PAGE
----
This transition unfolds over several years, even decades, as we and our siblings reunite around our aging parents and their new needs. Over time we share or resist responsibilities for their health, well-being, and property, making decisions from the mundane to the literally life-and-death. But the twilight is not only a matter of solving practical problems and meeting practical needs. It is an existential crisis through which we will be transformed from the children of our parents to the elders of our family. It requires a critical recalibration of our sense of who we are and what our family is. It demands that we accept change and grow as people.  How we navigate this passage with our siblings determines, in large part, whether we remain a connected family after our parents die, and what our connection will be like.  

Just think about the enormity of this. Decades of life and change, the addition of partners and children, has made us different people from the sons and daughters, sisters and brothers we were. One of our parents is probably gone; both may be frail.  Making our original family work together at this point can be like trying to crunch together a machine from a group of scattered and reshaped parts. It just doesn’t function the way it used to; we have to adapt what we’ve got to make it run. Even harder, our parents’ decline and dependency evokes powerful emotions from our earliest days, feelings that pull us backwards when we need most desperately to push forward and be more adult than we’ve ever been. 

The Kellers’ reactions are typical. Before they re-assembled to deal with their increasingly frail mother, they had all gone different ways. There were marriages, divorces, remarriages, kids, and grandkids. By the time Dottie moved back to their hometown, twice-divorced and still a dreamy romantic, her younger sister Arlene had become a player in their town, a trusted financial advisor and confident leader. As Dottie found out, being older didn’t count for much anymore. Many things about these people and their relationships were different. As they confronted their mother’s new dependency, and glimpsed her mortality, they found themselves acting out of old needs, re-enacting old rivalries. They felt sad, angry, hurt, and confused. Yet, as I can attest after interviewing scores of siblings from twilight families, the Kellers did reasonably well overall.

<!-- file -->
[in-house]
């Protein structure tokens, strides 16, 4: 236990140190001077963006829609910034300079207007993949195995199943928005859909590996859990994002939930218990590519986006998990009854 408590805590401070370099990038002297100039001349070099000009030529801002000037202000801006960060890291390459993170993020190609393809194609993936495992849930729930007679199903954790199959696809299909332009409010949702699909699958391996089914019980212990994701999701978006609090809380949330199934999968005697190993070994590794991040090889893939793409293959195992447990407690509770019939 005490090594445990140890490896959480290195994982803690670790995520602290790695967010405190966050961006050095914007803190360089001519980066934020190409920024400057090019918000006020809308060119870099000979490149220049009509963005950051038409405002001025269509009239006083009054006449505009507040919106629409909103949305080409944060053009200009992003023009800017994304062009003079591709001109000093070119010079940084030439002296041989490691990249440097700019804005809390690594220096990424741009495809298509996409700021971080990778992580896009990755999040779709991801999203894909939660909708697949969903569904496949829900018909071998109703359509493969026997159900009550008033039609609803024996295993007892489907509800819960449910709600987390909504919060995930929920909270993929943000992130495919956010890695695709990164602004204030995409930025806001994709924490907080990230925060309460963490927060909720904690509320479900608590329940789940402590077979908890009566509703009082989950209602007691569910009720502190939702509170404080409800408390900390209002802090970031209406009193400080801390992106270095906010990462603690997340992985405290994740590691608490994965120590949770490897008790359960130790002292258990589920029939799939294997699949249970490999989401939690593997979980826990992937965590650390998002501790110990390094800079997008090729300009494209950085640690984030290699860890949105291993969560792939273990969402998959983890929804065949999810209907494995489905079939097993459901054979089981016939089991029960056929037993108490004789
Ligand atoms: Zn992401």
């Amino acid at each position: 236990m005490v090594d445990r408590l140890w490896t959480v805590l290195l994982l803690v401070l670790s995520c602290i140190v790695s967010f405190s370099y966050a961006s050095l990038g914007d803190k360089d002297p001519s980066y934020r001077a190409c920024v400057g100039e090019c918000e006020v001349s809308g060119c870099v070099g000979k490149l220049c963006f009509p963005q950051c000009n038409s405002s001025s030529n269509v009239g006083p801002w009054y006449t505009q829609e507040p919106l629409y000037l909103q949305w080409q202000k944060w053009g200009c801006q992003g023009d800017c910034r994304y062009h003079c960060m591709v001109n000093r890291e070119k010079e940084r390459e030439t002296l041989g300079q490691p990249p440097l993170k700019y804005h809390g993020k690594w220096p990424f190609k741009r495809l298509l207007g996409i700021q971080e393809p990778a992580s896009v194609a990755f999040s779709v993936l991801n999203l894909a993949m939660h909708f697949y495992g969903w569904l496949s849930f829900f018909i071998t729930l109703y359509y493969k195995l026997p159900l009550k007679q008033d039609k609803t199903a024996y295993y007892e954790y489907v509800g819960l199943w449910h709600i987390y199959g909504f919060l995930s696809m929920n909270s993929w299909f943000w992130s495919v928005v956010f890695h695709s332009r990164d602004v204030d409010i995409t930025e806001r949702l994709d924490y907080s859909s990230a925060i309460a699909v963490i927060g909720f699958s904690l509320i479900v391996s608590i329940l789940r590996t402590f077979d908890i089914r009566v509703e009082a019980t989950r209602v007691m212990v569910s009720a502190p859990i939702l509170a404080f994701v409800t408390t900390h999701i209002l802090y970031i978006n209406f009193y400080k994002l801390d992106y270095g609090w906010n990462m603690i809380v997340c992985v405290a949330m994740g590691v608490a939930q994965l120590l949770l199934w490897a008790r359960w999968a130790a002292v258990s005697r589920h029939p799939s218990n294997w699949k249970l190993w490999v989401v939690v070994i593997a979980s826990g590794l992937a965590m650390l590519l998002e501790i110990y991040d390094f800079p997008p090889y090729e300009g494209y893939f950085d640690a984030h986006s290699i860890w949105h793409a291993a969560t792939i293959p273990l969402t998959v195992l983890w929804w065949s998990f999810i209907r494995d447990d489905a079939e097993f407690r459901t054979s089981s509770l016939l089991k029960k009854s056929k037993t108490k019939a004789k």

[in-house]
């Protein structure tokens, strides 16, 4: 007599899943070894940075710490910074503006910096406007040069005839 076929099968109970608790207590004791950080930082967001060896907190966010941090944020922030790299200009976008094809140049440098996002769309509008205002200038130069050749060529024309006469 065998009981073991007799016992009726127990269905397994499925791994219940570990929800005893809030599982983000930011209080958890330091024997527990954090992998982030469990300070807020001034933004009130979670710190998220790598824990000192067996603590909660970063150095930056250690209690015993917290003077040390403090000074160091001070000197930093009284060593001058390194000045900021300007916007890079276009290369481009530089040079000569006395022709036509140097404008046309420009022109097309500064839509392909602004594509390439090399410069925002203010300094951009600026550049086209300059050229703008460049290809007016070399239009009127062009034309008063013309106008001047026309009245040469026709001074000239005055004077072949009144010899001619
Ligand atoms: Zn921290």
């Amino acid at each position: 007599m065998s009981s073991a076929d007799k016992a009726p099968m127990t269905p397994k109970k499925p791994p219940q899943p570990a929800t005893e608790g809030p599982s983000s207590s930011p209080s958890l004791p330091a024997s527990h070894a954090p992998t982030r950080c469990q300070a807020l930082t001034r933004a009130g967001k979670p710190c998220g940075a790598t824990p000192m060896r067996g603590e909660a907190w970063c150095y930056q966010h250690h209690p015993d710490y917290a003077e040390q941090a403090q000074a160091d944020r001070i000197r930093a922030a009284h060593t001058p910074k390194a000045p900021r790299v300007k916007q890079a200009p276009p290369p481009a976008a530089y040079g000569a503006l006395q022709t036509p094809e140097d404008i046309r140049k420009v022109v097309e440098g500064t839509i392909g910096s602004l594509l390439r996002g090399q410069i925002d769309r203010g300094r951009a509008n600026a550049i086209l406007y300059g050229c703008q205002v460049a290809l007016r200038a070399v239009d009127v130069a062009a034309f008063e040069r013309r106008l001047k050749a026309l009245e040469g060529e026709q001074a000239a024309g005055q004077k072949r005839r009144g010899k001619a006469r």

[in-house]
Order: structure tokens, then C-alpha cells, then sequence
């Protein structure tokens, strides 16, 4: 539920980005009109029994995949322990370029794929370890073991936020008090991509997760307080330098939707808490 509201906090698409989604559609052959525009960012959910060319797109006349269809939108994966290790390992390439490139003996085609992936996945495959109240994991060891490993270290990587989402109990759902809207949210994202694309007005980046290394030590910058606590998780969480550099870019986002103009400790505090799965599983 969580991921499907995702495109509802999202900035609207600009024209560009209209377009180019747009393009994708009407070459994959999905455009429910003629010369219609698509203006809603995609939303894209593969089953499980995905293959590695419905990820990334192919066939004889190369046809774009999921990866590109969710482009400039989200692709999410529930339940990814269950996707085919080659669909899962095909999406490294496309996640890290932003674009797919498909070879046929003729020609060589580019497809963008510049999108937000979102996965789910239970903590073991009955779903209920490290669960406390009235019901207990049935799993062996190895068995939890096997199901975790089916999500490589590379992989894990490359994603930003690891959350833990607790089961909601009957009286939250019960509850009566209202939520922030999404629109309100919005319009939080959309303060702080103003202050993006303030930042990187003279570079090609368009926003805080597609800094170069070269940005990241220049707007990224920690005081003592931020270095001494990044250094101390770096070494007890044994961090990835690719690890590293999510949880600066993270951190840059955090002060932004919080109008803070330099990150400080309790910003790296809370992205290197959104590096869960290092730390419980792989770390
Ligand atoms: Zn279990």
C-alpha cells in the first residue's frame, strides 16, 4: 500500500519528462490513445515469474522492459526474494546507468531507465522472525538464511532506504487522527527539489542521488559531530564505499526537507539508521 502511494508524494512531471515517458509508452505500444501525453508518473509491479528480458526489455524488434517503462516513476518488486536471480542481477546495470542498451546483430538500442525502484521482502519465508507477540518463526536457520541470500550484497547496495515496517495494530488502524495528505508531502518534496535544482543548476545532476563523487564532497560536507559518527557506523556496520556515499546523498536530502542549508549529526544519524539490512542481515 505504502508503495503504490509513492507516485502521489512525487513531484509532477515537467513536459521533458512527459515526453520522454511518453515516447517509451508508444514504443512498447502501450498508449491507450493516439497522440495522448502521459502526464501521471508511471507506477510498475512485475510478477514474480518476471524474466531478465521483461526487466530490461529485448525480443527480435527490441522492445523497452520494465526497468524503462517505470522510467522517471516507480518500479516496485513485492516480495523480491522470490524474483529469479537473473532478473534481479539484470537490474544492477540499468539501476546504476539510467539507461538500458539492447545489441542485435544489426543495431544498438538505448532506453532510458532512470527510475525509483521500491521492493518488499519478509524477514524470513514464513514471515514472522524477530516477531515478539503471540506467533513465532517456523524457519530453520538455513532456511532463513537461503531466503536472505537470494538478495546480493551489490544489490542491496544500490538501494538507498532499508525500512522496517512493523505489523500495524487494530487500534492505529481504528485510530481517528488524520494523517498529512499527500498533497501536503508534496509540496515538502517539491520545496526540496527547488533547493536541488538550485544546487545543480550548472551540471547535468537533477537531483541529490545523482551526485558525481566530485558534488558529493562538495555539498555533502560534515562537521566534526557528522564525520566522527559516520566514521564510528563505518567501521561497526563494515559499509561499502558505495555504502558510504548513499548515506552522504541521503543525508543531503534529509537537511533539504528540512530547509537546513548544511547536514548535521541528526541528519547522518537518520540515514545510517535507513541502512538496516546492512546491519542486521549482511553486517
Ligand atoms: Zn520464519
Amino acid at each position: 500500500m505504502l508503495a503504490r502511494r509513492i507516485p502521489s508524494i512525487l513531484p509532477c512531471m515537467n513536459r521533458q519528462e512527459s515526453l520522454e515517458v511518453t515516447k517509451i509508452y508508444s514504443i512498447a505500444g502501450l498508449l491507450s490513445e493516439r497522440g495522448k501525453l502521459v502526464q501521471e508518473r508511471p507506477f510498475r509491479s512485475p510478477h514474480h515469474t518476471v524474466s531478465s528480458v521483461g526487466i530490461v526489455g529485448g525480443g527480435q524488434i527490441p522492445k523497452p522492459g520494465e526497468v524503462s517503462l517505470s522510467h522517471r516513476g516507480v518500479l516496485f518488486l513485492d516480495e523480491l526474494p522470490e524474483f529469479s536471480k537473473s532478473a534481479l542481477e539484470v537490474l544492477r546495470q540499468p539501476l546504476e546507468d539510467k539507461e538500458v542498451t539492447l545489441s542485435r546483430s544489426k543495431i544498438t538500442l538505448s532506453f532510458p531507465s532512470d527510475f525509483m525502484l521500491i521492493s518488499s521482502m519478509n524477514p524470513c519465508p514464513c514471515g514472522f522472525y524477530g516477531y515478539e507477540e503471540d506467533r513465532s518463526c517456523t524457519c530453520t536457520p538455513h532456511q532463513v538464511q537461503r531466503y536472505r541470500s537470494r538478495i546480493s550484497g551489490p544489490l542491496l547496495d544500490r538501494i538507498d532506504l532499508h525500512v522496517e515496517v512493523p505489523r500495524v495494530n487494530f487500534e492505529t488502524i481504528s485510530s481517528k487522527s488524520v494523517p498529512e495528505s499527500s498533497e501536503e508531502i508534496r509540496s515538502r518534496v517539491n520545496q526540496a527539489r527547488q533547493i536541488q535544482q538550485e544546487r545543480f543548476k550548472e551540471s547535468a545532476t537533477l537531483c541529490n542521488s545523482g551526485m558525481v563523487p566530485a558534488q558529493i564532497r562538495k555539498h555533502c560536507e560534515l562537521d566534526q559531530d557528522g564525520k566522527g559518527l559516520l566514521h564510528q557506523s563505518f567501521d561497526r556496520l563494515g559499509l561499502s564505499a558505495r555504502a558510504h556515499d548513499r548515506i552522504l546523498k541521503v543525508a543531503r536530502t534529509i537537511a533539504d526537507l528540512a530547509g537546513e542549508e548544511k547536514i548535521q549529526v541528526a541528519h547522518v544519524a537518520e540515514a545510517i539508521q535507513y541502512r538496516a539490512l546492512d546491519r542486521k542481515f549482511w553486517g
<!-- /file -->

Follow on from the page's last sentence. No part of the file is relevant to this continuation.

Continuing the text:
These Kansas siblings are pioneers: we all are. “There are no role models for this, social worker Lynn Cibuzar told me. She and I were sitting at the conference room table of DARTS, a Minneapolis area non-profit serving seniors and their families. Cibuzar had led countless family meetings around that table to help beleaguered and conflicted sibling groups, with or without their parents, to hammer out how to work together, both for their parents’ sake and for each other’s as they coped with everything from elder care and housing to powers of attorney, from medical decisions to inheritance. “As families,” Cibuzar lamented, “we have no models for this. We’re all struggling through something new. I tell people, ‘This is not just your sister’s fault.  We have to see the bigger picture, all the forces that have brought us here.’”